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dc.contributor.authorVan Gorp, Adrian J.en_US
dc.date.accessioned2007-06-01T19:23:05Z
dc.date.available2007-06-01T19:23:05Z
dc.date.issued2000-08-01T00:00:00Zen_US
dc.identifier.urihttp://hdl.handle.net/1993/2380
dc.description.abstractThe principles of human expectation, safety and security, legibility, and physiological characteristics of the human eye and brain all contribute to the perception of urban outdoor space at night. Illuminating engineering, lighting design, and environmental psychology have contributed to a greater understanding of these principles and their impact in terms of artificial light use in urban landscape architecture. The information gathered on artificial light use was achieved through an extensive literature review on illuminating engineering, lighting design and environmental psychology. The contributions of each are summarized in Chapter One. Chapters Two and Three focus on human perception and the physiology of vision, and lighting technology respectively. Emphasis has been placed on their implications in terms of implementation, safety and security, legibility, aesthetics, and the design process. Chapter Four synthesizes this information and generates lighting principles for landscape architects. These results are applied to a proposed urban park design located within the downtown area of Winnipeg, Manitoba. Special attention was given to the implementation of these principles into a cohesive lighting scheme.en_US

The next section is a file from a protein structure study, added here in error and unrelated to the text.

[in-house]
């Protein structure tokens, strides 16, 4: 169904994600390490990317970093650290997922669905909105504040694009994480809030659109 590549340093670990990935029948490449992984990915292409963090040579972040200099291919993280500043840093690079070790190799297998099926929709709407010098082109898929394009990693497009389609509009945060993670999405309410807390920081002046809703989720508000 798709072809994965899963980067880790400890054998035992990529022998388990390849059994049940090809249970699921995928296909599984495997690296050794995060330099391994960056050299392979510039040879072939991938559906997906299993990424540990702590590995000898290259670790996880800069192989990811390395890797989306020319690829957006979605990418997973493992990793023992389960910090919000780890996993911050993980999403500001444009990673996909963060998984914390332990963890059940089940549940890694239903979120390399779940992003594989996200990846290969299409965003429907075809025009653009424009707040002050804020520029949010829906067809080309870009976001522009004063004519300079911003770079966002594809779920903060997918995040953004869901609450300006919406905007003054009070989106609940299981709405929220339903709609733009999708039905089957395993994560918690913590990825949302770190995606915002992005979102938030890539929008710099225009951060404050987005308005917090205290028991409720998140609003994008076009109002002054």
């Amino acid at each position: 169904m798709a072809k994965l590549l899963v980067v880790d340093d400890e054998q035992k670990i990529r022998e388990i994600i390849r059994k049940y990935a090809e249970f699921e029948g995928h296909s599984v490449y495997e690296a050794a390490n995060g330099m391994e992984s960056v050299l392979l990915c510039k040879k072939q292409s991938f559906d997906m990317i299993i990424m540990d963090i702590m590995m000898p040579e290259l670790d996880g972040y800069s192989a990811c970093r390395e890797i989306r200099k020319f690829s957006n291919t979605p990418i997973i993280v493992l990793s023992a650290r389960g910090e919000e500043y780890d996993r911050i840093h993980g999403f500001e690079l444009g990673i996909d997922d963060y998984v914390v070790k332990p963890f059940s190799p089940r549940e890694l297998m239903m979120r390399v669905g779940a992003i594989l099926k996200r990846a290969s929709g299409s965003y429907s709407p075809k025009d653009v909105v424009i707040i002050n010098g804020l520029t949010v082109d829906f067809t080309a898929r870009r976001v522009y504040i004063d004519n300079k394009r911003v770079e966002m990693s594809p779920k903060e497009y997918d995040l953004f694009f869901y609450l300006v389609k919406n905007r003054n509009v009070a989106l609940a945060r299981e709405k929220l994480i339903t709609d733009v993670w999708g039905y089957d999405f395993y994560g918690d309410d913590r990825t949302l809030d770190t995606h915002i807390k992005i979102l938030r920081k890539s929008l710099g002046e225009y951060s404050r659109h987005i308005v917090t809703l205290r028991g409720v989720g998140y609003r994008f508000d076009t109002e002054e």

dc.format.extent5578623 bytes
dc.format.extent184 bytes
dc.format.mimetypeapplication/pdf
dc.format.mimetypetext/plain
dc.language.isoengen_US
dc.rightsinfo:eu-repo/semantics/openAccess
dc.titleGuiding issues of artificial light use in urban landscape architectureen_US
dc.typeinfo:eu-repo/semantics/masterThesis
dc.typemaster thesisen_US
dc.degree.disciplineLandscape Architectureen_US
dc.degree.levelMaster of Landscape Architecture (M.L.Arch.)en_US


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